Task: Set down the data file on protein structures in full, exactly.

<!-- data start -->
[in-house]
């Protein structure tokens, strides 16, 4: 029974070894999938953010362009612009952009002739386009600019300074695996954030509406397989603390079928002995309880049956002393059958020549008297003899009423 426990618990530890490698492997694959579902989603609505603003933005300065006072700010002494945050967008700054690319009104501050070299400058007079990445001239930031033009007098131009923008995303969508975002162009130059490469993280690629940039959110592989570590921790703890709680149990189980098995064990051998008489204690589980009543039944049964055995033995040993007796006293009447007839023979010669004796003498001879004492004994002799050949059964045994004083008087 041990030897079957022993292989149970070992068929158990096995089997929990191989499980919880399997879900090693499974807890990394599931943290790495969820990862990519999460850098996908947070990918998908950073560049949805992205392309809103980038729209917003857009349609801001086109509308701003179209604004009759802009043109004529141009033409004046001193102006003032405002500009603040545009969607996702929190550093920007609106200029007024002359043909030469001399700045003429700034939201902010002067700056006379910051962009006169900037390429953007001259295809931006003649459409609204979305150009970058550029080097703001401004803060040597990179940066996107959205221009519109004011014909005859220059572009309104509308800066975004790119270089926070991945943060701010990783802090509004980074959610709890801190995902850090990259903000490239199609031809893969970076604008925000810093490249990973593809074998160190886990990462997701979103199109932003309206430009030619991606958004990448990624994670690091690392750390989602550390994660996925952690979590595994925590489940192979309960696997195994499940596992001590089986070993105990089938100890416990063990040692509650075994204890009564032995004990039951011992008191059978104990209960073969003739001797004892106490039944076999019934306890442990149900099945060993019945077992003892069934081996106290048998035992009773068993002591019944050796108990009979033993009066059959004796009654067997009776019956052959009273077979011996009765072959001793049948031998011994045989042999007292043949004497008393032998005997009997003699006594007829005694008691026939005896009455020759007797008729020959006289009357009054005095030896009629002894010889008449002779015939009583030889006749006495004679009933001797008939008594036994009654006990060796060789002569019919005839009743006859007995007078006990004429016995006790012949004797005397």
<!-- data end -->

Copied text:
[in-house]
């Protein structure tokens, strides 16, 4: 029974070894999938953010362009612009952009002739386009600019300074695996954030509406397989603390079928002995309880049956002393059958020549008297003899009423 426990618990530890490698492997694959579902989603609505603003933005300065006072700010002494945050967008700054690319009104501050070299400058007079990445001239930031033009007098131009923008995303969508975002162009130059490469993280690629940039959110592989570590921790703890709680149990189980098995064990051998008489204690589980009543039944049964055995033995040993007796006293009447007839023979010669004796003498001879004492004994002799050949059964045994004083008087 041990030897079957022993292989149970070992068929158990096995089997929990191989499980919880399997879900090693499974807890990394599931943290790495969820990862990519999460850098996908947070990918998908950073560049949805992205392309809103980038729209917003857009349609801001086109509308701003179209604004009759802009043109004529141009033409004046001193102006003032405002500009603040545009969607996702929190550093920007609106200029007024002359043909030469001399700045003429700034939201902010002067700056006379910051962009006169900037390429953007001259295809931006003649459409609204979305150009970058550029080097703001401004803060040597990179940066996107959205221009519109004011014909005859220059572009309104509308800066975004790119270089926070991945943060701010990783802090509004980074959610709890801190995902850090990259903000490239199609031809893969970076604008925000810093490249990973593809074998160190886990990462997701979103199109932003309206430009030619991606958004990448990624994670690091690392750390989602550390994660996925952690979590595994925590489940192979309960696997195994499940596992001590089986070993105990089938100890416990063990040692509650075994204890009564032995004990039951011992008191059978104990209960073969003739001797004892106490039944076999019934306890442990149900099945060993019945077992003892069934081996106290048998035992009773068993002591019944050796108990009979033993009066059959004796009654067997009776019956052959009273077979011996009765072959001793049948031998011994045989042999007292043949004497008393032998005997009997003699006594007829005694008691026939005896009455020759007797008729020959006289009357009054005095030896009629002894010889008449002779015939009583030889006749006495004679009933001797008939008594036994009654006990060796060789002569019919005839009743006859007995007078006990004429016995006790012949004797005397």